Brent crude rose on Tuesday, holding above $101 on fears that worsening turmoil in Egypt could disrupt supply flows through the strategic Suez Canal, analysts said.
Brent North Sea crude for delivery in March delivery climbed 38 cents to $101.39 a barrel one day after spiking to $101.73 — which was the highest level since September 29, 2008.
New York’s main contract, light sweet crude for March, slid 81 cents to $91.38 a barrel on Tuesday.
New York crude is vastly underperforming Brent owing to high levels of oil supplies at the Cushing depot in Oklahoma, according to analysts.
Brent prices meanwhile broke through the psychological $100 threshold Tuesday for the first time since the 2008 economic crisis, as mounting protests in Egypt demanded the removal of President Hosni Mubarak.
Egypt is not a major oil producer, but is home to the vitally important Suez Canal, which carries around 2.4 million barrels of oil a day — roughly equivalent to the daily output of Iraq or Brazil.
“Traders are pricing in the possibility of escalation of protests across the Middle East, so for as long as the unrest continues crude prices will remain well supported,” said Simon Denham, an analyst at trading group Capital Spreads.
“Brent finally broke through $100 and sits happily above there for now. Traders need to be aware though that commodities can pull back just as aggressively as they rise,” he added Tuesday.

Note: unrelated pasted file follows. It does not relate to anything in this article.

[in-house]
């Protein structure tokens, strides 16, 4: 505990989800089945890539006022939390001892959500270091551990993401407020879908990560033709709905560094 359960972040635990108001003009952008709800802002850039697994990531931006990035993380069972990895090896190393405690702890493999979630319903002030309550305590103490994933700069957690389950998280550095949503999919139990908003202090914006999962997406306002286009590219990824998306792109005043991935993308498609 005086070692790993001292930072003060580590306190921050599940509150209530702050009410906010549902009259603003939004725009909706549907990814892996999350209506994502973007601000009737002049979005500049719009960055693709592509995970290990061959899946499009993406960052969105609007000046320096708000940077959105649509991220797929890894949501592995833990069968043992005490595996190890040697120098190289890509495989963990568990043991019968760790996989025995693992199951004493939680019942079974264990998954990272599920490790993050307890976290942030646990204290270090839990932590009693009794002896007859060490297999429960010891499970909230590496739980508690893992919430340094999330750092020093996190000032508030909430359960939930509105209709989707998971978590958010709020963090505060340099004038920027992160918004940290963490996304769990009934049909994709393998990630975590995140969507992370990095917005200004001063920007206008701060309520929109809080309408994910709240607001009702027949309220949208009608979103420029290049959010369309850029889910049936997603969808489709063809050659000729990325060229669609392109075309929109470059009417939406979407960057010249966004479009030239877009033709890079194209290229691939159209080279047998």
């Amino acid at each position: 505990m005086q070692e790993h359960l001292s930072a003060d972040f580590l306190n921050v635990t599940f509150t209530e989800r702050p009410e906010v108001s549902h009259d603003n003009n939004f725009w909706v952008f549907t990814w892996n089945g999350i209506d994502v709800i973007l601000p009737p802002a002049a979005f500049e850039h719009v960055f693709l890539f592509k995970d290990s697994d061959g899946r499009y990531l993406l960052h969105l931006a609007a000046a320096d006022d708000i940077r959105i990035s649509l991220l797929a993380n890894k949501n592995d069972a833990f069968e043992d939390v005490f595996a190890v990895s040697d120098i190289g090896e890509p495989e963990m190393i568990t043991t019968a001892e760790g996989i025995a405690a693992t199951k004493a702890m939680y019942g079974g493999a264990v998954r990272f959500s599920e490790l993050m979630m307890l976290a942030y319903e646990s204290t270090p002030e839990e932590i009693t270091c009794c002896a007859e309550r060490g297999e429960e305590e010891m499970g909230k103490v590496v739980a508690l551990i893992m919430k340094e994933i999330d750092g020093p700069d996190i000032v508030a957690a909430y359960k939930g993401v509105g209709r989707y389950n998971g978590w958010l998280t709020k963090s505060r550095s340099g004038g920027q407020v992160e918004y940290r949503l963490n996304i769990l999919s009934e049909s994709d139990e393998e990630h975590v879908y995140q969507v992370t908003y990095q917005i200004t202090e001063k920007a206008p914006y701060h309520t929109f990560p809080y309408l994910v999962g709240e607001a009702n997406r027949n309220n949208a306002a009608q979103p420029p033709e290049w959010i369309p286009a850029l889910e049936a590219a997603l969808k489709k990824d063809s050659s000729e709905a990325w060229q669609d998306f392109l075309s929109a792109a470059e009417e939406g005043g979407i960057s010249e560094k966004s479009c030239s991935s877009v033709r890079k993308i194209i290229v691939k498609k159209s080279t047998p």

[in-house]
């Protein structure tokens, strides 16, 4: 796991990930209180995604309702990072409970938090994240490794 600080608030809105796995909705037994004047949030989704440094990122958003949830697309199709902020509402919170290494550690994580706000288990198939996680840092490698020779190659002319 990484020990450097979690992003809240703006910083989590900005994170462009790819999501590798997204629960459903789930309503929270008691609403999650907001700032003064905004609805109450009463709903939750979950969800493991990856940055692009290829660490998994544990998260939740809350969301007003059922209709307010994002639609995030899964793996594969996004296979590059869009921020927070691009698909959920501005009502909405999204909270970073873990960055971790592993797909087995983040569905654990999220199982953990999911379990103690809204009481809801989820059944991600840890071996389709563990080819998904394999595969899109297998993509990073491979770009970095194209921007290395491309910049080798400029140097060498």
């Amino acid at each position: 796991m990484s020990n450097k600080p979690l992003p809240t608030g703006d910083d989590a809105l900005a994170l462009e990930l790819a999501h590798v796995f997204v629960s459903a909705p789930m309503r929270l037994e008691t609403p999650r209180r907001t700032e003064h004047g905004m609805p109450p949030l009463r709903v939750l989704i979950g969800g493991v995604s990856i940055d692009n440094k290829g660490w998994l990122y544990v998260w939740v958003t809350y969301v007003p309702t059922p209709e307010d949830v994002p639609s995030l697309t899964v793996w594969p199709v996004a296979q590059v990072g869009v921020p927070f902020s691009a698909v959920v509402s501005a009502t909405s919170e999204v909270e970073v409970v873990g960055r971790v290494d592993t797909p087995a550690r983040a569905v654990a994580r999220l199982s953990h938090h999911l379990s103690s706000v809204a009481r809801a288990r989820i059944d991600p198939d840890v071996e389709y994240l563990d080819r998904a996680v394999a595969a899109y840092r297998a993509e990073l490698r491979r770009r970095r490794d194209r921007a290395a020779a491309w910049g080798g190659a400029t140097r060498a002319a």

Egyptians massed on Tuesday for the biggest day of anger yet in their unrelenting campaign to oust Mubarak, set to be a decisive test of their resolve in an eight-day revolt that is estimated to have already killed over 300.
Egypt has been engulfed in more than a week of street protests demanding and end to Mubarak’s 30-year rule.
Investors are concerned that similar demonstrations — which have also touched Tunisia, Yemen and Jordan — could spread elsewhere in the oil-rich Middle East.
“After the unrest in Tunisia and Egypt, there is still a high risk of the troubles spreading to neighbouring countries, including major North African oil producers Libya and Algeria,” said Commerzbank analyst Carsten Fritsch.
“Although the turmoil has not affected oil shipments so far, the geopolitical ‘risk premium’ is more likely to increase further.”
Barclays Capital analysts added in a report that “the probability for closure of the Suez Canal is extremely unlikely at the moment”.